Asked about the vaccine’s efficacy against the new variant of coronavirus spreading in the U.K., Soriot said: “So far, we think the vaccine should remain effective. But we can’t be sure, so we’re going to test that.”
British authorities have blamed the new virus variant for soaring infection rates across the country. They said the variant is much more transmittable, but stress there is no evidence it makes people more ill.
Prime Minister Boris Johnson sounded an urgent alarm about the variant days before Christmas, saying the new version of the virus was spreading rapidly and that plans to travel and gather must be canceled for millions to curb the spread of the virus.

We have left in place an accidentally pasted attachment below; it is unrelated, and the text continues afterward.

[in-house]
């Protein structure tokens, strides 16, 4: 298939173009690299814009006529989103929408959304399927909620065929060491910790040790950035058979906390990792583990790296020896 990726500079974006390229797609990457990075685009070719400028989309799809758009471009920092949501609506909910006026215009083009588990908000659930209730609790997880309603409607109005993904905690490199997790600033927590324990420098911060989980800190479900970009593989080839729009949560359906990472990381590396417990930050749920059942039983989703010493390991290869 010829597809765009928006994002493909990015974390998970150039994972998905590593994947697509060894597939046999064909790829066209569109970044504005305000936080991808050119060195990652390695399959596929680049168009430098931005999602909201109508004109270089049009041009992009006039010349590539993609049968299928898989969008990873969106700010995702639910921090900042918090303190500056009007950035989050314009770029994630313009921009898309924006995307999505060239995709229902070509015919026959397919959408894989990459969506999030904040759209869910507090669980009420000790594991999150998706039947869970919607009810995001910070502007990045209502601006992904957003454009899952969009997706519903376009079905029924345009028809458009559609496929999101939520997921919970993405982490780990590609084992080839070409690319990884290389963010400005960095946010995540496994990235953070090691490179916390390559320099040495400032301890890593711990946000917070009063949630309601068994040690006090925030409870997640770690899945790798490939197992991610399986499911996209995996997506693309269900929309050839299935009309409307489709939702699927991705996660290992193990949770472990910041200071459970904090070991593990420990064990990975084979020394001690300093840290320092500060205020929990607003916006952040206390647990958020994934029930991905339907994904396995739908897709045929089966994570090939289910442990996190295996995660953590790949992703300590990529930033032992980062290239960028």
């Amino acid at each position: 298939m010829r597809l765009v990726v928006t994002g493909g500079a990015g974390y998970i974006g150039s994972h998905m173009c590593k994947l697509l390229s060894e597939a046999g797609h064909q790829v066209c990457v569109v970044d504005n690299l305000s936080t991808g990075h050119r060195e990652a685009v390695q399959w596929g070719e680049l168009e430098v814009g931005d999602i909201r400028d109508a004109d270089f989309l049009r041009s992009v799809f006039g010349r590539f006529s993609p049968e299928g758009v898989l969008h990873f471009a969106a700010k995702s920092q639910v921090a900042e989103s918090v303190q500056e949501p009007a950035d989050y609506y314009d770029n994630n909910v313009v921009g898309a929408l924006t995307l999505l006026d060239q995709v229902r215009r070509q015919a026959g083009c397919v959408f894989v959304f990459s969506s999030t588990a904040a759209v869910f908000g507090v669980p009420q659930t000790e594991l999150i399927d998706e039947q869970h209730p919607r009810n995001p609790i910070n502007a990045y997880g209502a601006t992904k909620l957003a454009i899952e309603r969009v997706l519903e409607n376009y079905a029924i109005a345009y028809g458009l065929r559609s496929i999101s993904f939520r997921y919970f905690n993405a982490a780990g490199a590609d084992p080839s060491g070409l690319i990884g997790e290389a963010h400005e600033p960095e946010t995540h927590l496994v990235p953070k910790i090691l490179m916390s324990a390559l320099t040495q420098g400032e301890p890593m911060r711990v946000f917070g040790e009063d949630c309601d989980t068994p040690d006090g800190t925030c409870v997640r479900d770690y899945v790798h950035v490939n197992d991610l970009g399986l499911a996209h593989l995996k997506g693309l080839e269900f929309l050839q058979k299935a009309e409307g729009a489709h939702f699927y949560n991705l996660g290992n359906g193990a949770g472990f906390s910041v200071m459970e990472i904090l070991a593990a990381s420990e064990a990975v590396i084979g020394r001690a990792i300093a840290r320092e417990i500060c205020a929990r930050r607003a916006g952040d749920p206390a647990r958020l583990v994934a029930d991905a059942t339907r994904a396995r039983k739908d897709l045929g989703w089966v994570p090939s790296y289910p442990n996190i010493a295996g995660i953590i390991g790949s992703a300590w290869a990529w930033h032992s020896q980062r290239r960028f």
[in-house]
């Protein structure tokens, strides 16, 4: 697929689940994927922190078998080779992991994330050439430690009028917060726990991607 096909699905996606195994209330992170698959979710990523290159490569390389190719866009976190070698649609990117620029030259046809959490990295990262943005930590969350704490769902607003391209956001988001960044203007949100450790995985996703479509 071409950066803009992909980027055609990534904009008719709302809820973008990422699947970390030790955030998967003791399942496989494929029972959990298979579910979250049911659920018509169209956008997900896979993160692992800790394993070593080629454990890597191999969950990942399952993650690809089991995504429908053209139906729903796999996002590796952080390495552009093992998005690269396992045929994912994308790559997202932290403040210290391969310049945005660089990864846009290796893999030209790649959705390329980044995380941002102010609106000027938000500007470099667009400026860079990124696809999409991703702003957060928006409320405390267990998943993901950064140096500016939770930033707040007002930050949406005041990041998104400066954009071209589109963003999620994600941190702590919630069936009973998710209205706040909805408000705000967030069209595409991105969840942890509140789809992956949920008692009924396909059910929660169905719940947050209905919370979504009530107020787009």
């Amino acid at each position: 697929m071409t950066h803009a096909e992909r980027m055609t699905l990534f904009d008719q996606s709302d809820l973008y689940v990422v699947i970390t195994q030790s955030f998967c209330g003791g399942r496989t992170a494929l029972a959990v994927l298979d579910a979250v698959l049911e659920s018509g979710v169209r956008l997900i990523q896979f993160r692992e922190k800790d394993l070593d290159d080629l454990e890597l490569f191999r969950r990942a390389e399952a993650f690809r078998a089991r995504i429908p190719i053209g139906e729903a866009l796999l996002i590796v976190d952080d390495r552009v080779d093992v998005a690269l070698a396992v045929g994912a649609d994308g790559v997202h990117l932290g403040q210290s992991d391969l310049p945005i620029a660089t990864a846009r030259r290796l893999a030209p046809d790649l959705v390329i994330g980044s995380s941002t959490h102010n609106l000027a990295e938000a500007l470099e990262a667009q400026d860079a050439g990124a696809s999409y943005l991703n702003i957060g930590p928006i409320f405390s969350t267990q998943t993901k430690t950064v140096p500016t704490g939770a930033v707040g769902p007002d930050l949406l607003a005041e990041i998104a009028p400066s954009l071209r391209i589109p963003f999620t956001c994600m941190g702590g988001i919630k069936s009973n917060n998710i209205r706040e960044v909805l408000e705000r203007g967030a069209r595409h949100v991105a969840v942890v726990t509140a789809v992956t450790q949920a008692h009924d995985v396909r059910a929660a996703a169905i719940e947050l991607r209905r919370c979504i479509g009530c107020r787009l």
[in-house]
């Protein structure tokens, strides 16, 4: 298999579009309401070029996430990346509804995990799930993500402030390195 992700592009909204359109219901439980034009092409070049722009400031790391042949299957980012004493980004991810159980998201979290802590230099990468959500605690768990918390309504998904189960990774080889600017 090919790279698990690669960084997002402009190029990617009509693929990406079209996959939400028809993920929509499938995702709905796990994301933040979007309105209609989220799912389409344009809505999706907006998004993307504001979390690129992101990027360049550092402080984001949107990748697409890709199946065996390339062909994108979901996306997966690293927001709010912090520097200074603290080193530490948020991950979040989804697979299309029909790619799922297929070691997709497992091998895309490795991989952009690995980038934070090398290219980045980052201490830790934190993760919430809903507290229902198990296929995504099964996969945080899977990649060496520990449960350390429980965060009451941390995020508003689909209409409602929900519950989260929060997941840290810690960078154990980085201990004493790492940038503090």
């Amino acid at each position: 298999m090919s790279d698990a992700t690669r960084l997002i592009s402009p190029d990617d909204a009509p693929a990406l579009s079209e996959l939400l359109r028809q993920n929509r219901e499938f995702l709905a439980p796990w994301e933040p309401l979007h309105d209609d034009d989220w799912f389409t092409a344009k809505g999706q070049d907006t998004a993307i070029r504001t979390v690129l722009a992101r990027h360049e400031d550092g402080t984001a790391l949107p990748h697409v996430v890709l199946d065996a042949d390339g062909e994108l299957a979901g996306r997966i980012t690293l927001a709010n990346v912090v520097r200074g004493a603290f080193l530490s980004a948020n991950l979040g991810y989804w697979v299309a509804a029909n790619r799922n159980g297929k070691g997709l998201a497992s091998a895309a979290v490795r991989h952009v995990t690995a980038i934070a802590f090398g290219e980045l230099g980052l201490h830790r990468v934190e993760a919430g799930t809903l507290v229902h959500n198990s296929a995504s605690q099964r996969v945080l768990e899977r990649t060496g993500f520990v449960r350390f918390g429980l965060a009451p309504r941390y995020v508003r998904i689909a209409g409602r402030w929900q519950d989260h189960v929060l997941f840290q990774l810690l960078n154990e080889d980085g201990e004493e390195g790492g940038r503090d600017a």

Authorities have since put increasing areas of the country — affecting about 24 million people, or 43% of the population — in the strictest level of restrictions. Nonessential shops have closed, restaurants and pubs can only operate for takeout and no indoor socializing is allowed.
Many countries swiftly barred travel from the U.K., but cases of the new variant have since also been reported in a dozen locations around the world.
Public health officials said on Dec. 24 that more than 600,000 people had received the first of two doses of the Pfizer vaccine.
Britain recorded another 30,501 positive COVID-19 cases and a further 316 deaths on Sunday, bringing the country’s total death toll to 70,752. Many hospitals are under pressure, including the largest hospital in Wales, which issued an urgent appeal on Saturday for health care staff or medical students to help care for coronavirus patients in intensive care.